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2 answers
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What notable theorems cannot be automatically proven without choice using Shoenfield absoluteness?

There have been a couple of recent questions, here and here, regarding the role of the axiom of choice in real-analytic results with applicability to general relativity. This lead me to look at some ...
James E Hanson's user avatar
9 votes
1 answer
464 views

Is "All hyperreal fields $C(\mathbb{R})/M$ are isomorphic" independent of ZFC+$\lnot$CH?

We work in ZFC. Let $C(X)$ be the ring of continuous functions $f:X\to\mathbb{R}$, and $M$ a maximal ideal. We call $C(X)/M$ a hyperreal field if it's not isomorphic to $\mathbb{R}$. A field $E$ is ...
Jakobian's user avatar
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Coding fourth-order objects in second-order Reverse Mathematics

Reverse Mathematics (RM for short) generally takes place in the language of second-order arithmetic. Thus, higher-order objects need to be "coded" or "represented" indirectly. ...
Sam Sanders's user avatar
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How much determinacy do you need for second order arithmetic to be as strong as ZFC?

From Wikipedia (I couldn't find the original source): $\text{ZFC} + \{\text{there are $n$ Woodin cardinals: $n$ is a natural number}\}$ is conservative over $\text{Z}_2$ with projective determinacy. ...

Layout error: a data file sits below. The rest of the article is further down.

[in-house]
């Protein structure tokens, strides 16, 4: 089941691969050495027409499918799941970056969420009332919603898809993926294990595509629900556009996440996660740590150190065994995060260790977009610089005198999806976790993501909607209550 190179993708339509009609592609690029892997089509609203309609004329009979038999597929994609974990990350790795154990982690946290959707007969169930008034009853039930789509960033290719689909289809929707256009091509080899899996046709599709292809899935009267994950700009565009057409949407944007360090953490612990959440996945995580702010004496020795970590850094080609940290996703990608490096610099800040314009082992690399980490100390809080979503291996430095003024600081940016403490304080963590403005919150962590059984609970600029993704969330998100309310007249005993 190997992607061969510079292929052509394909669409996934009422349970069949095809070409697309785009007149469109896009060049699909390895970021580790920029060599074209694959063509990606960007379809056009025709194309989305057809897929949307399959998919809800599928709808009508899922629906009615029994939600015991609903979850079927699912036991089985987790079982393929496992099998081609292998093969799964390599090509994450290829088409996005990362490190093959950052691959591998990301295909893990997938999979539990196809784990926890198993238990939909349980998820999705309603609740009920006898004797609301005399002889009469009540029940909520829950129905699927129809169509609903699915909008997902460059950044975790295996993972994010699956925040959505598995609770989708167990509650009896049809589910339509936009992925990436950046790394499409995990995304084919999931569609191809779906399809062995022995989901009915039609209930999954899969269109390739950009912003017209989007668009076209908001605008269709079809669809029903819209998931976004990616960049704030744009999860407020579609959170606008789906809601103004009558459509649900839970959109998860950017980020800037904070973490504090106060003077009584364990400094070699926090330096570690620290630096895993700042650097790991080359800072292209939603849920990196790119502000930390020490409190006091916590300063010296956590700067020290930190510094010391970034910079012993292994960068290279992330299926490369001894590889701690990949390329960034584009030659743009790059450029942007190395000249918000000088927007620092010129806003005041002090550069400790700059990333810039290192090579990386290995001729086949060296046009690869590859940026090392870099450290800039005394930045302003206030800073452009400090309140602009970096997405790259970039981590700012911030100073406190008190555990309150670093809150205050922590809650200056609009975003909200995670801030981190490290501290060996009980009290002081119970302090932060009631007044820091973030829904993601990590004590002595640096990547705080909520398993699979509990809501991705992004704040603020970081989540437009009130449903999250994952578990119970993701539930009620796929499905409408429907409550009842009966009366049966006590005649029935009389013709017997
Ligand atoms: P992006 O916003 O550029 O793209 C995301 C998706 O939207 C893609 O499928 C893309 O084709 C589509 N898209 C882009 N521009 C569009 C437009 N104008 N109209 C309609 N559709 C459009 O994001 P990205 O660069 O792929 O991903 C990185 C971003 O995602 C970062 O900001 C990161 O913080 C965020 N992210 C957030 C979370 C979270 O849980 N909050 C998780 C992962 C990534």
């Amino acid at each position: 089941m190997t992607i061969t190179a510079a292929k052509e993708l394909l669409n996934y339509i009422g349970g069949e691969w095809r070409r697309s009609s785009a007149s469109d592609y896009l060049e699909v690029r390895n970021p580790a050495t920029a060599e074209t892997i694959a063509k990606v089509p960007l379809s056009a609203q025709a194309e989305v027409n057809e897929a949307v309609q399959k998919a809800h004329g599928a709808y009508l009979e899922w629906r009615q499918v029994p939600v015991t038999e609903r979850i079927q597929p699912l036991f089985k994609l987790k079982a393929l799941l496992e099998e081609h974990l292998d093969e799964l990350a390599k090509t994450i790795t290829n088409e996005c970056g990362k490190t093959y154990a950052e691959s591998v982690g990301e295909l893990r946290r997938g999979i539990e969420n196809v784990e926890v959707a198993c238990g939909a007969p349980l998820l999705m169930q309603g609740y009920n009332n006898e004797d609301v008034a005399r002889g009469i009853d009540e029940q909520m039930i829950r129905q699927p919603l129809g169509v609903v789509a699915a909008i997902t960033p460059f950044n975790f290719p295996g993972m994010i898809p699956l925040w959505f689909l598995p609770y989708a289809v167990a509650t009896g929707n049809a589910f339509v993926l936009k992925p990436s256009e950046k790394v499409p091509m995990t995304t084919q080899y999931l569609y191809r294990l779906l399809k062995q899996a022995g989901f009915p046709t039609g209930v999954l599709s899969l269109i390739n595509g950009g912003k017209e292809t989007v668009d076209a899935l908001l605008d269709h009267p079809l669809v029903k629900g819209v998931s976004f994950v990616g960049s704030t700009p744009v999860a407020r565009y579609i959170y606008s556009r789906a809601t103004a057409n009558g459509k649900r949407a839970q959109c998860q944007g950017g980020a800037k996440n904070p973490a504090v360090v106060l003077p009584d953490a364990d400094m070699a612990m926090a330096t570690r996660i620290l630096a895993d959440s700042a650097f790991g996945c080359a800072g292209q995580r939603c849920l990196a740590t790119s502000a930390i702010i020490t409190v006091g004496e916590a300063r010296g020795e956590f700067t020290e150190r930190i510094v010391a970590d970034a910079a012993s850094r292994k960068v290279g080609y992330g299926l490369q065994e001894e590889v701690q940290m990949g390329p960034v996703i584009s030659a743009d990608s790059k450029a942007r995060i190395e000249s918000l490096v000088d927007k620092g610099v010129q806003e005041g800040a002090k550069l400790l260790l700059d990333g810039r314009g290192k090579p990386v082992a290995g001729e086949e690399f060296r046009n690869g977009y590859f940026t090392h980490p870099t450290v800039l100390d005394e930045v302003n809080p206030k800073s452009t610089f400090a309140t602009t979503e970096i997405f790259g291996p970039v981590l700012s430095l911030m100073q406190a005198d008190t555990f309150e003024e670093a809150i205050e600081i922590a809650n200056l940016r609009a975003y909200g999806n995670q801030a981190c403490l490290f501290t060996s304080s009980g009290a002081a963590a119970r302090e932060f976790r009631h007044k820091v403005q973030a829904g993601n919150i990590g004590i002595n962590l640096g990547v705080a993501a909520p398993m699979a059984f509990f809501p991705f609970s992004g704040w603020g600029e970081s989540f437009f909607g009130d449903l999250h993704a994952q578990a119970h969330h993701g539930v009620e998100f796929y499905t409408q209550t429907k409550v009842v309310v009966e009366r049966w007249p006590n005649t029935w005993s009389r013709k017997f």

Christopher King's user avatar
5 votes
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92 views

Entailment in one-point extensions of standard-enough models

This is one of two questions about the power of "one-point extensions" in reverse mathematics. This one focuses on what separations can be achieved as one-point extensions of as-closed-as-...
Noah Schweber's user avatar
8 votes
0 answers
143 views

How strong is exponentiation with only open induction? (Or: "how low can we go?")

Do the strongest theories currently known to be unconstrained by Tennenbaum's theorem ($IOpen$ and some modest extensions) remain so when augmented with a definition of exponentiation and axiom $\...
Robin Saunders's user avatar
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94 views

Logical strength of the pigeon-hole principle for measure spaces

In his book on measure theory, Tao discuss the pigeon-hole principle for measure spaces, which expresses that the union of measure zero sets is again measure zero. I am interested in the logical ...
Sam Sanders's user avatar
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13 votes
1 answer
547 views

Set-theoretical reverse mathematics of the reals

While reading through a nice old question/answer about the behavior of measures on the reals in $ZFC$ that popped back up today, I began to wonder how much of $ZFC$ is required for various things we ...
Alec Rhea's user avatar
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309 views

What is the strongest form of the Axiom of Choice available in $\mathsf{Z}_{2}$?

$\mathsf{Z}_{2}$ denotes second-order arithmetic. Some forms of AC are expressible in $\mathsf{Z}_{2}$; for example the $\mathsf{\Sigma}_{1}^{1}$ axiom of choice is part of the theory $\mathsf{ATR}_{0}...
Victor's user avatar
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What is the meaning and proof of Harvey Friedman’s ultrafinite incompleteness sentence?

On page 7 of his paper “Adventures in Incompleteness”, Harvey Friedman states the following: IN ANY LONG ENOUGH SEQUENCE $x_1,...,x_n$ FROM $\{1,2,3\}$, SOME $(x_i,...,x_{2i})$ IS A SUBSEQUENCE OF ...
Keshav Srinivasan's user avatar
7 votes
0 answers